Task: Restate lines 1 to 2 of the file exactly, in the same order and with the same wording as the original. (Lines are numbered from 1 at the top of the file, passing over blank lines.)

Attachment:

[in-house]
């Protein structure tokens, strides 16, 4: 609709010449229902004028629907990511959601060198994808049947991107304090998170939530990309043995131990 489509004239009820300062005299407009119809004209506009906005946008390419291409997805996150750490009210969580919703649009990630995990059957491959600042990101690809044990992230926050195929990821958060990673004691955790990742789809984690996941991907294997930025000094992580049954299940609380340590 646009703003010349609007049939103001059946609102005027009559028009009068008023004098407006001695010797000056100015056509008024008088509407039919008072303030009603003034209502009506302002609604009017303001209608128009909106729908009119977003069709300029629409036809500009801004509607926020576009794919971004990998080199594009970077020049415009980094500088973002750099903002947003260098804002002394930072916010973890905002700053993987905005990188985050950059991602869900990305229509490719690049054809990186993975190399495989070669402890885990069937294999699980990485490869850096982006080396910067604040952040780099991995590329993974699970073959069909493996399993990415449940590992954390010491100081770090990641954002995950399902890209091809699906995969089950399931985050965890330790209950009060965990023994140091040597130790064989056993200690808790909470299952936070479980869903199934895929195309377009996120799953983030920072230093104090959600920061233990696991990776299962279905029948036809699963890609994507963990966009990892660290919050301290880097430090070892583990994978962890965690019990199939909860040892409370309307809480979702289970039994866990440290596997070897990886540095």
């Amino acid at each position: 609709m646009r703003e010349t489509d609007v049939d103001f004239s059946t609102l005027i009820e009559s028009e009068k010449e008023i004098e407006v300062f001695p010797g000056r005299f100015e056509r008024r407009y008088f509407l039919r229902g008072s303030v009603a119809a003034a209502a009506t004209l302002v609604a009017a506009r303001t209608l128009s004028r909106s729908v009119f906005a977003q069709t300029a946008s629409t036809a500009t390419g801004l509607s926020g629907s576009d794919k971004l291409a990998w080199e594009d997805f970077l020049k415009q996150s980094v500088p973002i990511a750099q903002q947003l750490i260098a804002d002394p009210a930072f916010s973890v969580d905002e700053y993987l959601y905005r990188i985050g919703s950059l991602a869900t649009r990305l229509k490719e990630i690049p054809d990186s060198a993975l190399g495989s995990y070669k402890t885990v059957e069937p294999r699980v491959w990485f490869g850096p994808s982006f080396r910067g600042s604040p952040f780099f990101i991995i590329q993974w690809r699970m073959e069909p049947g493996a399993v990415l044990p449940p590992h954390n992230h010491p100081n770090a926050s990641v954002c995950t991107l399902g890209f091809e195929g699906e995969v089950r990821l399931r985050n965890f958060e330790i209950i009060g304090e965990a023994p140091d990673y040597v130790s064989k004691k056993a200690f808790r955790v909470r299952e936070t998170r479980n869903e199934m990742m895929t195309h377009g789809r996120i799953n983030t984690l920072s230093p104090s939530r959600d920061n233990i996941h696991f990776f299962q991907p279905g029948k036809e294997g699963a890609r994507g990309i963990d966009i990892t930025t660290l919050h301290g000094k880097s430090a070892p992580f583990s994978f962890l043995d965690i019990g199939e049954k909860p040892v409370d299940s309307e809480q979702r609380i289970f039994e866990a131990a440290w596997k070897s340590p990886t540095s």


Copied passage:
[in-house]
């Protein structure tokens, strides 16, 4: 609709010449229902004028629907990511959601060198994808049947991107304090998170939530990309043995131990 489509004239009820300062005299407009119809004209506009906005946008390419291409997805996150750490009210969580919703649009990630995990059957491959600042990101690809044990992230926050195929990821958060990673004691955790990742789809984690996941991907294997930025000094992580049954299940609380340590 646009703003010349609007049939103001059946609102005027009559028009009068008023004098407006001695010797000056100015056509008024008088509407039919008072303030009603003034209502009506302002609604009017303001209608128009909106729908009119977003069709300029629409036809500009801004509607926020576009794919971004990998080199594009970077020049415009980094500088973002750099903002947003260098804002002394930072916010973890905002700053993987905005990188985050950059991602869900990305229509490719690049054809990186993975190399495989070669402890885990069937294999699980990485490869850096982006080396910067604040952040780099991995590329993974699970073959069909493996399993990415449940590992954390010491100081770090990641954002995950399902890209091809699906995969089950399931985050965890330790209950009060965990023994140091040597130790064989056993200690808790909470299952936070479980869903199934895929195309377009996120799953983030920072230093104090959600920061233990696991990776299962279905029948036809699963890609994507963990966009990892660290919050301290880097430090070892583990994978962890965690019990199939909860040892409370309307809480979702289970039994866990440290596997070897990886540095």